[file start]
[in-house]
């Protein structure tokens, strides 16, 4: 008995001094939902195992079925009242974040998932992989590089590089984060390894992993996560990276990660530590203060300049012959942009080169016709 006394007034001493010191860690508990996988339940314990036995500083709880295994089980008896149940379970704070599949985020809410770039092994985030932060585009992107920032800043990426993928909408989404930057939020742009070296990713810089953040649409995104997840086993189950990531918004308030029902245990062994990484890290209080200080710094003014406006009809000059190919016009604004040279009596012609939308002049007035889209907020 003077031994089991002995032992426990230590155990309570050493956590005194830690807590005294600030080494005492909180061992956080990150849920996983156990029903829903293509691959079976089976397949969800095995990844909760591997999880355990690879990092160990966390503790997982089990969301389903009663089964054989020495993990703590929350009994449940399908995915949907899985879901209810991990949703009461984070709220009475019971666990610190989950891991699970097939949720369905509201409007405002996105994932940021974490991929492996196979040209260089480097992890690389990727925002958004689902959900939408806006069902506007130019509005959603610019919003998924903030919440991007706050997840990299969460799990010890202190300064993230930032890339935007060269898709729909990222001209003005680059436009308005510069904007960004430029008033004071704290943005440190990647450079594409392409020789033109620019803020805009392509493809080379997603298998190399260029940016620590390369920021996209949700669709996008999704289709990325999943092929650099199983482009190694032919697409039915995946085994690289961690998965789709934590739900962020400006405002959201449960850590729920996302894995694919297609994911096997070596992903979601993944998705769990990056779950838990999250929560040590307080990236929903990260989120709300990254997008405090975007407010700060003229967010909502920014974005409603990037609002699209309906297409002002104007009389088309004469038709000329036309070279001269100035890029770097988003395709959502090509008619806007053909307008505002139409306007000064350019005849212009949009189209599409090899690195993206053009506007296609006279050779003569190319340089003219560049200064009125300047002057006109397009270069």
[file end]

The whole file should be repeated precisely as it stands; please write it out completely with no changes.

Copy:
[in-house]
């Protein structure tokens, strides 16, 4: 008995001094939902195992079925009242974040998932992989590089590089984060390894992993996560990276990660530590203060300049012959942009080169016709 006394007034001493010191860690508990996988339940314990036995500083709880295994089980008896149940379970704070599949985020809410770039092994985030932060585009992107920032800043990426993928909408989404930057939020742009070296990713810089953040649409995104997840086993189950990531918004308030029902245990062994990484890290209080200080710094003014406006009809000059190919016009604004040279009596012609939308002049007035889209907020 003077031994089991002995032992426990230590155990309570050493956590005194830690807590005294600030080494005492909180061992956080990150849920996983156990029903829903293509691959079976089976397949969800095995990844909760591997999880355990690879990092160990966390503790997982089990969301389903009663089964054989020495993990703590929350009994449940399908995915949907899985879901209810991990949703009461984070709220009475019971666990610190989950891991699970097939949720369905509201409007405002996105994932940021974490991929492996196979040209260089480097992890690389990727925002958004689902959900939408806006069902506007130019509005959603610019919003998924903030919440991007706050997840990299969460799990010890202190300064993230930032890339935007060269898709729909990222001209003005680059436009308005510069904007960004430029008033004071704290943005440190990647450079594409392409020789033109620019803020805009392509493809080379997603298998190399260029940016620590390369920021996209949700669709996008999704289709990325999943092929650099199983482009190694032919697409039915995946085994690289961690998965789709934590739900962020400006405002959201449960850590729920996302894995694919297609994911096997070596992903979601993944998705769990990056779950838990999250929560040590307080990236929903990260989120709300990254997008405090975007407010700060003229967010909502920014974005409603990037609002699209309906297409002002104007009389088309004469038709000329036309070279001269100035890029770097988003395709959502090509008619806007053909307008505002139409306007000064350019005849212009949009189209599409090899690195993206053009506007296609006279050779003569190319340089003219560049200064009125300047002057006109397009270069």